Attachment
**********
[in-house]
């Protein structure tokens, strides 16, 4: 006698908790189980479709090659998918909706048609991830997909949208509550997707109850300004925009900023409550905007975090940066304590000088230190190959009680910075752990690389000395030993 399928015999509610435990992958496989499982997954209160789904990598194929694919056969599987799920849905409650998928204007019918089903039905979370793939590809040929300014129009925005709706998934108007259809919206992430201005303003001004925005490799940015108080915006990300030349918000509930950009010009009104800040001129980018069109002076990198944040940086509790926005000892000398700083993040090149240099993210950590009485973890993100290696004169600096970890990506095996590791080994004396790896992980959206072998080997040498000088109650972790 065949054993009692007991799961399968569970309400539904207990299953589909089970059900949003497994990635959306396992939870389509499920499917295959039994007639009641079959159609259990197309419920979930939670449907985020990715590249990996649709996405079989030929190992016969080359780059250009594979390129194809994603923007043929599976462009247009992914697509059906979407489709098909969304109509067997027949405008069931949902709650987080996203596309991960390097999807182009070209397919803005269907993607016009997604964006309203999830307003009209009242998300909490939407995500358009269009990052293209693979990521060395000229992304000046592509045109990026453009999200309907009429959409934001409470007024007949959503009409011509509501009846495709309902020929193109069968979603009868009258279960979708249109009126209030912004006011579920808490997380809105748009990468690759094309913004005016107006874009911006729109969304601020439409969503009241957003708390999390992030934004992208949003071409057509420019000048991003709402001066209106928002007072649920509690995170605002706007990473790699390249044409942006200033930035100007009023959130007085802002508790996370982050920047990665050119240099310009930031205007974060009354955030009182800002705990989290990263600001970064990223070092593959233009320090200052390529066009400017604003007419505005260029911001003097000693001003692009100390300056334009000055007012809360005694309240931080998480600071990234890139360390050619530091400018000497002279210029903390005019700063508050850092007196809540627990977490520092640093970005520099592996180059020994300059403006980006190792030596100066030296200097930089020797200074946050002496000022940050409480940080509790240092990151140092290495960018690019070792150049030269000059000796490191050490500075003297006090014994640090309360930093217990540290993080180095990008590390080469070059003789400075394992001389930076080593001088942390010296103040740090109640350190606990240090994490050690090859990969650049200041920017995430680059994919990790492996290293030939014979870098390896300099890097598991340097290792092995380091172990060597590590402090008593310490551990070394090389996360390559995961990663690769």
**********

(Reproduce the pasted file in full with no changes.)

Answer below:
[in-house]
């Protein structure tokens, strides 16, 4: 006698908790189980479709090659998918909706048609991830997909949208509550997707109850300004925009900023409550905007975090940066304590000088230190190959009680910075752990690389000395030993 399928015999509610435990992958496989499982997954209160789904990598194929694919056969599987799920849905409650998928204007019918089903039905979370793939590809040929300014129009925005709706998934108007259809919206992430201005303003001004925005490799940015108080915006990300030349918000509930950009010009009104800040001129980018069109002076990198944040940086509790926005000892000398700083993040090149240099993210950590009485973890993100290696004169600096970890990506095996590791080994004396790896992980959206072998080997040498000088109650972790 065949054993009692007991799961399968569970309400539904207990299953589909089970059900949003497994990635959306396992939870389509499920499917295959039994007639009641079959159609259990197309419920979930939670449907985020990715590249990996649709996405079989030929190992016969080359780059250009594979390129194809994603923007043929599976462009247009992914697509059906979407489709098909969304109509067997027949405008069931949902709650987080996203596309991960390097999807182009070209397919803005269907993607016009997604964006309203999830307003009209009242998300909490939407995500358009269009990052293209693979990521060395000229992304000046592509045109990026453009999200309907009429959409934001409470007024007949959503009409011509509501009846495709309902020929193109069968979603009868009258279960979708249109009126209030912004006011579920808490997380809105748009990468690759094309913004005016107006874009911006729109969304601020439409969503009241957003708390999390992030934004992208949003071409057509420019000048991003709402001066209106928002007072649920509690995170605002706007990473790699390249044409942006200033930035100007009023959130007085802002508790996370982050920047990665050119240099310009930031205007974060009354955030009182800002705990989290990263600001970064990223070092593959233009320090200052390529066009400017604003007419505005260029911001003097000693001003692009100390300056334009000055007012809360005694309240931080998480600071990234890139360390050619530091400018000497002279210029903390005019700063508050850092007196809540627990977490520092640093970005520099592996180059020994300059403006980006190792030596100066030296200097930089020797200074946050002496000022940050409480940080509790240092990151140092290495960018690019070792150049030269000059000796490191050490500075003297006090014994640090309360930093217990540290993080180095990008590390080469070059003789400075394992001389930076080593001088942390010296103040740090109640350190606990240090994490050690090859990969650049200041920017995430680059994919990790492996290293030939014979870098390896300099890097598991340097290792092995380091172990060597590590402090008593310490551990070394090389996360390559995961990663690769």